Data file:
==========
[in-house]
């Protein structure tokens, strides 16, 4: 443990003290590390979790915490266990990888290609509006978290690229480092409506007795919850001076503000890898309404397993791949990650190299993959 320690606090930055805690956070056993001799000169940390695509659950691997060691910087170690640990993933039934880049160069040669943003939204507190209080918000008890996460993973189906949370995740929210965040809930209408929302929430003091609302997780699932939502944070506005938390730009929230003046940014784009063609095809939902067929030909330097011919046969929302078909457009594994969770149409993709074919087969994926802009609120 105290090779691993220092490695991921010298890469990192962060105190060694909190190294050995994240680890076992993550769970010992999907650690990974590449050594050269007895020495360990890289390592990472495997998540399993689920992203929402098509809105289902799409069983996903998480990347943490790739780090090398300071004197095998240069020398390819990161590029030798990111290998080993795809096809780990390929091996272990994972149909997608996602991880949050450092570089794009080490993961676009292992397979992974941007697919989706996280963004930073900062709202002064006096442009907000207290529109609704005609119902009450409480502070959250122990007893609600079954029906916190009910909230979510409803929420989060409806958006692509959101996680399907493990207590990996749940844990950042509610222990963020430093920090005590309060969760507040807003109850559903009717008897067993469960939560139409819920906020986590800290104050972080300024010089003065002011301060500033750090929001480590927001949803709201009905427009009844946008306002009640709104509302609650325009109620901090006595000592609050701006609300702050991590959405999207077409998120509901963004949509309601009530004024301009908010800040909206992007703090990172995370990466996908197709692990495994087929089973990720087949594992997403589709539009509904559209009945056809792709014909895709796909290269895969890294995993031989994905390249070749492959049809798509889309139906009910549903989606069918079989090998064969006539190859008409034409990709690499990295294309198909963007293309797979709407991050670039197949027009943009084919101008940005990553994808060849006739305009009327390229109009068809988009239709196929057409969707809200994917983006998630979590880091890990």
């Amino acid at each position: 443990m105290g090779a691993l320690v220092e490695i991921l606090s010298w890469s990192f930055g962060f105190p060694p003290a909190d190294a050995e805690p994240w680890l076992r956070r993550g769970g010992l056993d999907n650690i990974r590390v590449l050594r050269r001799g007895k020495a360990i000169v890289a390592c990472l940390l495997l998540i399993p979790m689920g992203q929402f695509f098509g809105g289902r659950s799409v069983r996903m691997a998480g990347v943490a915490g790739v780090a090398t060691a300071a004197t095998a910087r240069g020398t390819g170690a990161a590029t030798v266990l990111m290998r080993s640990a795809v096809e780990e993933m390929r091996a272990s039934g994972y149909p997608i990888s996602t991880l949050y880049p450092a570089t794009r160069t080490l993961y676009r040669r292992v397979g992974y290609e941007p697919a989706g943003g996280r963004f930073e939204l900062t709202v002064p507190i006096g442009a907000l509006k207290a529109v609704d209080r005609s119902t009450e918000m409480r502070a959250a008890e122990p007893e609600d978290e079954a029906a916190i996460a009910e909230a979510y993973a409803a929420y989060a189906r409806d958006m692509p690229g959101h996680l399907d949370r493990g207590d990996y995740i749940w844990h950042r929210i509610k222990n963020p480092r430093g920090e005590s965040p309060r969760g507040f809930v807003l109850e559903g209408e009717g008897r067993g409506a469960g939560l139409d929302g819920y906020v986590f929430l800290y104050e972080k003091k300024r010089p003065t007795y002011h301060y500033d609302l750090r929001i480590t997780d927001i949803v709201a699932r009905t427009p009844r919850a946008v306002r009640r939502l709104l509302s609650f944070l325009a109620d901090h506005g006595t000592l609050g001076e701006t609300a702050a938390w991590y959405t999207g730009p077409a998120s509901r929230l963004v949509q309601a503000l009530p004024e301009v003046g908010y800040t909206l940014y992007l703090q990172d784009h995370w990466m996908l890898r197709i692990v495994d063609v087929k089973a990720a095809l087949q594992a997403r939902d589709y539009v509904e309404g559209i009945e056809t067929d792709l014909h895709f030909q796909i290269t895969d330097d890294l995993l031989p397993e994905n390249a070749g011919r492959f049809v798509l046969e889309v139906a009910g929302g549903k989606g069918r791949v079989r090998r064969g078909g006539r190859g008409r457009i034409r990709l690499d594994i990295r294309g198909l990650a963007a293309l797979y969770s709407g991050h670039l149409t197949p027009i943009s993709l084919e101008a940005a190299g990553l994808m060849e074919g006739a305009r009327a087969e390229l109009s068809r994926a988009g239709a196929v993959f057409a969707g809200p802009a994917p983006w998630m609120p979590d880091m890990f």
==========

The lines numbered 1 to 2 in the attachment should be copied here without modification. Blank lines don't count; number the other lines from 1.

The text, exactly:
[in-house]
């Protein structure tokens, strides 16, 4: 443990003290590390979790915490266990990888290609509006978290690229480092409506007795919850001076503000890898309404397993791949990650190299993959 320690606090930055805690956070056993001799000169940390695509659950691997060691910087170690640990993933039934880049160069040669943003939204507190209080918000008890996460993973189906949370995740929210965040809930209408929302929430003091609302997780699932939502944070506005938390730009929230003046940014784009063609095809939902067929030909330097011919046969929302078909457009594994969770149409993709074919087969994926802009609120 105290090779691993220092490695991921010298890469990192962060105190060694909190190294050995994240680890076992993550769970010992999907650690990974590449050594050269007895020495360990890289390592990472495997998540399993689920992203929402098509809105289902799409069983996903998480990347943490790739780090090398300071004197095998240069020398390819990161590029030798990111290998080993795809096809780990390929091996272990994972149909997608996602991880949050450092570089794009080490993961676009292992397979992974941007697919989706996280963004930073900062709202002064006096442009907000207290529109609704005609119902009450409480502070959250122990007893609600079954029906916190009910909230979510409803929420989060409806958006692509959101996680399907493990207590990996749940844990950042509610222990963020430093920090005590309060969760507040807003109850559903009717008897067993469960939560139409819920906020986590800290104050972080300024010089003065002011301060500033750090929001480590927001949803709201009905427009009844946008306002009640709104509302609650325009109620901090006595000592609050701006609300702050991590959405999207077409998120509901963004949509309601009530004024301009908010800040909206992007703090990172995370990466996908197709692990495994087929089973990720087949594992997403589709539009509904559209009945056809792709014909895709796909290269895969890294995993031989994905390249070749492959049809798509889309139906009910549903989606069918079989090998064969006539190859008409034409990709690499990295294309198909963007293309797979709407991050670039197949027009943009084919101008940005990553994808060849006739305009009327390229109009068809988009239709196929057409969707809200994917983006998630979590880091890990």